Games are Art in the Digital Age and Licenses Should Reflect That

Wallace and Gromit doesn’t have a heck of a lot in common with Deadpool save a sense of humor, but both have fallen prey to a worrying new trend in the games business. In recent months certain licensed games, in particular those based on Marvel Comics properties, have been pulled from digital storefronts with little warning. Just a few days ago, Telltale’s point and click adventure based on Wallace and Gromit suffered the same fate. What happened to these games? The terms of their licenses ran out, and their respective developers lost the rights to distribute them. At the moment nobody seems to be too bothered by this. I mean, they’re just licensed games.

Limited licenses like this have been around forever, but up until a few years ago they didn’t make much difference from the perspective of the end user. Retail games are only produced in limited runs, since most companies have to rent out the facilities that manufacture them. As such every studio was under effectively the same restrictions as those under license, only able to make and ship their games for a few months or years (if they were bestsellers) before they had to shut things down. These days publishers can stick their games on a server and sell them forever. This has helped titles like Psychonauts find a wider audience – similar to how Netflix helped Arrested Development – but it’s put licensed properties at something of a disadvantage.


It’s also pretty rough on consumers. Most of these games can still be found on store shelves, but those who pick them up from here on out will never be able to complete their purchase with DLC. Sure, folks have had plenty of time to purchase the DLC if they really wanted to, but that’s not the case for everything. Deadpool’s barely been out half a year, its DLC for even less time, and already it’s gone. Steam users holding out for a better price are SOL. And while all these games are still available for download, that won’t last forever now that they can’t bring in revenue for the people running the servers.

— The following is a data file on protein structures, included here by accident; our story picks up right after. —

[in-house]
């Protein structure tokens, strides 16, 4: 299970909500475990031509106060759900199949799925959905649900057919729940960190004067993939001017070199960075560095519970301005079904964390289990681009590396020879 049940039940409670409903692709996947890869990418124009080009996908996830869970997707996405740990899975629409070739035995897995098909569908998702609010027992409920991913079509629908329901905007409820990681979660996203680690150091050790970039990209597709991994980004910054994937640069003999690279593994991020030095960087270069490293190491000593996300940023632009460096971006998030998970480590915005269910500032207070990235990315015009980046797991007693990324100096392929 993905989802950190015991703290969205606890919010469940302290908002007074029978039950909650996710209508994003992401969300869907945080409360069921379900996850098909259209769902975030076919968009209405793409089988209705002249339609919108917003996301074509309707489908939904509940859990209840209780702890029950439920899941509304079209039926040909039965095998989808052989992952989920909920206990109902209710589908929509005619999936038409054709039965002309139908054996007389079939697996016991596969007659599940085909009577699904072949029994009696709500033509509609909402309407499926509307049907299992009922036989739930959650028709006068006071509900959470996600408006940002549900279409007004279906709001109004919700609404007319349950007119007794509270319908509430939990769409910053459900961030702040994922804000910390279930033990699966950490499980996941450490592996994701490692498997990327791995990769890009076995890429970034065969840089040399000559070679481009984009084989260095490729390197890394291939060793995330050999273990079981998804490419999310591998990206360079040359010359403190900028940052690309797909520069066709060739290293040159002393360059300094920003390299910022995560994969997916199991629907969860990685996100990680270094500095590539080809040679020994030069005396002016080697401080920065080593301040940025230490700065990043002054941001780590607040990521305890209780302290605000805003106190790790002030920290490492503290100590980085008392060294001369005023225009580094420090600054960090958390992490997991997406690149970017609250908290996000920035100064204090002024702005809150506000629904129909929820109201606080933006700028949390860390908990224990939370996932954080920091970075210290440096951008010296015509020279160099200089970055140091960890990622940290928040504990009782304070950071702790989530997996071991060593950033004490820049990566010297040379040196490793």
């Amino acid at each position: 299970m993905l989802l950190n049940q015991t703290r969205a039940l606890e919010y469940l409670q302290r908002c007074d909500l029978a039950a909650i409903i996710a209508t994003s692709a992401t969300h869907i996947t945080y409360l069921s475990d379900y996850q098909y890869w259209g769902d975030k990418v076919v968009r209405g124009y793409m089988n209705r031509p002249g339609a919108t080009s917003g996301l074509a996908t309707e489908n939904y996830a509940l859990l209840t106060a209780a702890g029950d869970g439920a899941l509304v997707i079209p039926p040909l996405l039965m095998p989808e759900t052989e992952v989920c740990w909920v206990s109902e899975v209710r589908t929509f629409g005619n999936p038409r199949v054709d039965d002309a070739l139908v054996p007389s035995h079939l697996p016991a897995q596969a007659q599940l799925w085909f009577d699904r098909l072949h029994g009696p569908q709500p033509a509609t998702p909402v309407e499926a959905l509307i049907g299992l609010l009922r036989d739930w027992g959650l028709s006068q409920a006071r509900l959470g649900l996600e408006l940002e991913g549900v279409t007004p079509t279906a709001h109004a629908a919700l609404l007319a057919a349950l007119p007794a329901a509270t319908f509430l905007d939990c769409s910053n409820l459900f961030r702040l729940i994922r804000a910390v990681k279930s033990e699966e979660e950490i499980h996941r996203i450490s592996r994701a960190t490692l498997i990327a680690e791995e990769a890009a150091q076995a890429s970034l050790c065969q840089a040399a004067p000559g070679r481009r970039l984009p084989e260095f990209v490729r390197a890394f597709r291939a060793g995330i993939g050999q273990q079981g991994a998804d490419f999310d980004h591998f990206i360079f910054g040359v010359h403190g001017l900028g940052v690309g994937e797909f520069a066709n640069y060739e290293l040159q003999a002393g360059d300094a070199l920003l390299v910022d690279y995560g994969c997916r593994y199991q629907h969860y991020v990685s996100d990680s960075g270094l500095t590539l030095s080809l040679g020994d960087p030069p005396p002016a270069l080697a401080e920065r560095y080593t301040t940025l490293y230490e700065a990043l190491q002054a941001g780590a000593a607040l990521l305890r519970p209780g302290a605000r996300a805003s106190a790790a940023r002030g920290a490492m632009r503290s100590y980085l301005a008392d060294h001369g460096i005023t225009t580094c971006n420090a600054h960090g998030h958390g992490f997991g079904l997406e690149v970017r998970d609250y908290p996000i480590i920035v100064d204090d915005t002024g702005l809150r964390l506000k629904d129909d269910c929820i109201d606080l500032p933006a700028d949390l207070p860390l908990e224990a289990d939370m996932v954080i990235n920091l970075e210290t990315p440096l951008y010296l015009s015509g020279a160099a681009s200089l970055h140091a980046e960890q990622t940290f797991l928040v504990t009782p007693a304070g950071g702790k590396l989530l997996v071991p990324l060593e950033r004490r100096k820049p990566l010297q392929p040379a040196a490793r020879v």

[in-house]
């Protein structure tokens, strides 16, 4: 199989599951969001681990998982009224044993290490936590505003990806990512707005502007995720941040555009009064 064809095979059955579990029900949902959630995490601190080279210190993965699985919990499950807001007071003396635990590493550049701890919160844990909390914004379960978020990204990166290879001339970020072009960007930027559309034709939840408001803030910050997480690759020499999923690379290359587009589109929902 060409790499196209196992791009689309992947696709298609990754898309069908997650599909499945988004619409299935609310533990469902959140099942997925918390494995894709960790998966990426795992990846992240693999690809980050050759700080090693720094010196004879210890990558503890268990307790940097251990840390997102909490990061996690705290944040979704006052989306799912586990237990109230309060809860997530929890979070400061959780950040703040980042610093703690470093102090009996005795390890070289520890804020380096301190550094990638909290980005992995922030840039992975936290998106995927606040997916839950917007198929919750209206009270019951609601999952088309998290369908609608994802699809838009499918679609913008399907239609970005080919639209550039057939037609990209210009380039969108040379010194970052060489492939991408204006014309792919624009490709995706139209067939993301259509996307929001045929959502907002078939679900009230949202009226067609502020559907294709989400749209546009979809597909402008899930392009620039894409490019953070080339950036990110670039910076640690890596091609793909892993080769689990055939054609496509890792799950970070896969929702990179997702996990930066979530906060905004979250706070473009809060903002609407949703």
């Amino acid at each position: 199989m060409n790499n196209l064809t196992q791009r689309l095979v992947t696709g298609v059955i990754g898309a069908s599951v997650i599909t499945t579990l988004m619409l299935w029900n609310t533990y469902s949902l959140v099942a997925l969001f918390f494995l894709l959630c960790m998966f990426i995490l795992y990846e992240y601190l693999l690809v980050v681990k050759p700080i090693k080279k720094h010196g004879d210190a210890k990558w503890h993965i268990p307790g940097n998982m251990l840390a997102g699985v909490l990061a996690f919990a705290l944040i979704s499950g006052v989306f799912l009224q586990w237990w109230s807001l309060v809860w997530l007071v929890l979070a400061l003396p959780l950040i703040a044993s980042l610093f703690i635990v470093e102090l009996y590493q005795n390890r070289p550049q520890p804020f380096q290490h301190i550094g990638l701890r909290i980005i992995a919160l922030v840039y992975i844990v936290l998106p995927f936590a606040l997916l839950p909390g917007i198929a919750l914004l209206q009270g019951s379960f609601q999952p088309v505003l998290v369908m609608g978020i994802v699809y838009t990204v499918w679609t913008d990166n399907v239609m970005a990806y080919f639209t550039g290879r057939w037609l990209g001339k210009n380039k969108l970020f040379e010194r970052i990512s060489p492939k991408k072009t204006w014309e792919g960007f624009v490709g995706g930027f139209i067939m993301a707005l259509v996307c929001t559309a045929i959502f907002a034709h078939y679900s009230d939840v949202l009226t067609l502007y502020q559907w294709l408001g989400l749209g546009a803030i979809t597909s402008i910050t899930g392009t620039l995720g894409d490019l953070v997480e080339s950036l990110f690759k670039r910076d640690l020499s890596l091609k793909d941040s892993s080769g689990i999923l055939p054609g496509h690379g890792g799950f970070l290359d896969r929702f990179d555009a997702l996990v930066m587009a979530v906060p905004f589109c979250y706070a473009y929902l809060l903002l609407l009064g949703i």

I feel like people should be making a bigger deal out of this, but then, who’s really all that attached to Wallace and Gromit or Deadpool? And while there are plenty of folk who might miss Marvel vs Capcom 3, the Ultimate edition comes with all the non-cosmetic DLC they’d be missing. These aren’t the sorts of games to spark an outrage – nor are most licensed games – but we should still be wary. We may one day face a world where the Lego games are unavailable, or worse, landmark titles like The Walking Dead. Video games as a medium suffer from exceptionally poor curation, and problems like this could cause important works to fall through the cracks. Can you imagine if movies had this same issue, and it suddenly became impossible to find a copy of Planet of the Apes, Bladerunner, or A Clockwork Orange? Film buffs the world over would be outraged.

We need better, fairer contracts. Most of us can respect the desire of creators to protect and profit from their ideas, but they need to likewise respect the work done by game studios adapting their properties. In many cases, these adaptations take just as much work as creating an original IP (the sum total of Robert Kirkman’s contribution to Telltale’s Walking Dead is “Zombies, Georgia, a farm, and one Asian kid.”), and studios should have a level of control over their creations that reflects that. Instead of limiting how long they can sell their games, contracts should put a cap on how much they can produce (say, one game and three DLC packs), or how long they have to actually produce it. That way, they can profit from their creations like anyone else who’s put in the same effort, and gamers never need worry about titles disappearing into the ether. Who knows? The assurance that their games will be around forever might even spur studios to make them better. Instill them with some dignity!


Well, a man can dream.